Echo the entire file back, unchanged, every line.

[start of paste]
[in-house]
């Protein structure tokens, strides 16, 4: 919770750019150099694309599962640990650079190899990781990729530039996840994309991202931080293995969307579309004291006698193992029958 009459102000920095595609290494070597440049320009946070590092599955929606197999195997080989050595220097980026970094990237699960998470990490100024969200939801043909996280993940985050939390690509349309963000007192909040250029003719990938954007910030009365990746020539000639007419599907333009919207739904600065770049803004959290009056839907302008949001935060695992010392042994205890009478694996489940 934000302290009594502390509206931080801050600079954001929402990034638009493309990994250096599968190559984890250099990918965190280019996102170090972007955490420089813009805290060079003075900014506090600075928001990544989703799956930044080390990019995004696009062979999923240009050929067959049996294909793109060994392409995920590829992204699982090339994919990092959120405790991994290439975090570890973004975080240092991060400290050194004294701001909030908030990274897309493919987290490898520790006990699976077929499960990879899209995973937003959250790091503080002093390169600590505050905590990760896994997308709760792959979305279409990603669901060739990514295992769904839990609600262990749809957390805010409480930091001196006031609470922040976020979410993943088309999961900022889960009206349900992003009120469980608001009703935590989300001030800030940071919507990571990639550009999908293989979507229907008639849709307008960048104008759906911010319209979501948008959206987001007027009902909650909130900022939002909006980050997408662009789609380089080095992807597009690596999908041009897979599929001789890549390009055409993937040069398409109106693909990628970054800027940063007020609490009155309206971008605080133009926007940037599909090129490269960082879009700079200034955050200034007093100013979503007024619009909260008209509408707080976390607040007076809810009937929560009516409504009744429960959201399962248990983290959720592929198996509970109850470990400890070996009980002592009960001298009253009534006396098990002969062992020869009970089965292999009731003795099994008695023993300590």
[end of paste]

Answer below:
[in-house]
């Protein structure tokens, strides 16, 4: 919770750019150099694309599962640990650079190899990781990729530039996840994309991202931080293995969307579309004291006698193992029958 009459102000920095595609290494070597440049320009946070590092599955929606197999195997080989050595220097980026970094990237699960998470990490100024969200939801043909996280993940985050939390690509349309963000007192909040250029003719990938954007910030009365990746020539000639007419599907333009919207739904600065770049803004959290009056839907302008949001935060695992010392042994205890009478694996489940 934000302290009594502390509206931080801050600079954001929402990034638009493309990994250096599968190559984890250099990918965190280019996102170090972007955490420089813009805290060079003075900014506090600075928001990544989703799956930044080390990019995004696009062979999923240009050929067959049996294909793109060994392409995920590829992204699982090339994919990092959120405790991994290439975090570890973004975080240092991060400290050194004294701001909030908030990274897309493919987290490898520790006990699976077929499960990879899209995973937003959250790091503080002093390169600590505050905590990760896994997308709760792959979305279409990603669901060739990514295992769904839990609600262990749809957390805010409480930091001196006031609470922040976020979410993943088309999961900022889960009206349900992003009120469980608001009703935590989300001030800030940071919507990571990639550009999908293989979507229907008639849709307008960048104008759906911010319209979501948008959206987001007027009902909650909130900022939002909006980050997408662009789609380089080095992807597009690596999908041009897979599929001789890549390009055409993937040069398409109106693909990628970054800027940063007020609490009155309206971008605080133009926007940037599909090129490269960082879009700079200034955050200034007093100013979503007024619009909260008209509408707080976390607040007076809810009937929560009516409504009744429960959201399962248990983290959720592929198996509970109850470990400890070996009980002592009960001298009253009534006396098990002969062992020869009970089965292999009731003795099994008695023993300590």